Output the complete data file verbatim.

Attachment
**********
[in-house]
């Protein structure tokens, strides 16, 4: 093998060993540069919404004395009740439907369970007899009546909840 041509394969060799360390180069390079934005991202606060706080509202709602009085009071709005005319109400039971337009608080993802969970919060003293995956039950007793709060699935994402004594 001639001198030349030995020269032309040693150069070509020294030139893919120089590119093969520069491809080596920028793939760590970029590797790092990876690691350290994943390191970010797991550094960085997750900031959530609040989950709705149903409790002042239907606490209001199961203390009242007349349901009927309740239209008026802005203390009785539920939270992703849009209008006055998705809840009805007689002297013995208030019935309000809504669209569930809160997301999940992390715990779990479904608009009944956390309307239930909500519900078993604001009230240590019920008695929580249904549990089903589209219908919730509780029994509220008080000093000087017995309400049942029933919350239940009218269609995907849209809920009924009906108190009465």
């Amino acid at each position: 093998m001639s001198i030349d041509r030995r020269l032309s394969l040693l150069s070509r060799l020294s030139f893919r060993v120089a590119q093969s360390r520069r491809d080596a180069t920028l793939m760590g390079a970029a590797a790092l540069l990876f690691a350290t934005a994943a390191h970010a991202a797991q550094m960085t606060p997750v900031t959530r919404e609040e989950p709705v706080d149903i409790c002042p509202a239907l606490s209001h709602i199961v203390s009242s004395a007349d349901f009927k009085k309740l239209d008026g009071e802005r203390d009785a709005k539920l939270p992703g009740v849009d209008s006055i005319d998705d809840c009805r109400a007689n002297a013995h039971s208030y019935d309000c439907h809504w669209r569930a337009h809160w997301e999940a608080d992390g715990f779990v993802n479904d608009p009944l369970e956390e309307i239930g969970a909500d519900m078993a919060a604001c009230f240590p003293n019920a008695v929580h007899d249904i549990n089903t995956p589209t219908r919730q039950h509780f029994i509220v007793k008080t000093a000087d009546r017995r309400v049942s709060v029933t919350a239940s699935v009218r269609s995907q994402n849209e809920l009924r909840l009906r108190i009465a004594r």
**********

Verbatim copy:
[in-house]
């Protein structure tokens, strides 16, 4: 093998060993540069919404004395009740439907369970007899009546909840 041509394969060799360390180069390079934005991202606060706080509202709602009085009071709005005319109400039971337009608080993802969970919060003293995956039950007793709060699935994402004594 001639001198030349030995020269032309040693150069070509020294030139893919120089590119093969520069491809080596920028793939760590970029590797790092990876690691350290994943390191970010797991550094960085997750900031959530609040989950709705149903409790002042239907606490209001199961203390009242007349349901009927309740239209008026802005203390009785539920939270992703849009209008006055998705809840009805007689002297013995208030019935309000809504669209569930809160997301999940992390715990779990479904608009009944956390309307239930909500519900078993604001009230240590019920008695929580249904549990089903589209219908919730509780029994509220008080000093000087017995309400049942029933919350239940009218269609995907849209809920009924009906108190009465």
């Amino acid at each position: 093998m001639s001198i030349d041509r030995r020269l032309s394969l040693l150069s070509r060799l020294s030139f893919r060993v120089a590119q093969s360390r520069r491809d080596a180069t920028l793939m760590g390079a970029a590797a790092l540069l990876f690691a350290t934005a994943a390191h970010a991202a797991q550094m960085t606060p997750v900031t959530r919404e609040e989950p709705v706080d149903i409790c002042p509202a239907l606490s209001h709602i199961v203390s009242s004395a007349d349901f009927k009085k309740l239209d008026g009071e802005r203390d009785a709005k539920l939270p992703g009740v849009d209008s006055i005319d998705d809840c009805r109400a007689n002297a013995h039971s208030y019935d309000c439907h809504w669209r569930a337009h809160w997301e999940a608080d992390g715990f779990v993802n479904d608009p009944l369970e956390e309307i239930g969970a909500d519900m078993a919060a604001c009230f240590p003293n019920a008695v929580h007899d249904i549990n089903t995956p589209t219908r919730q039950h509780f029994i509220v007793k008080t000093a000087d009546r017995r309400v049942s709060v029933t919350a239940s699935v009218r269609s995907q994402n849209e809920l009924r909840l009906r108190i009465a004594r």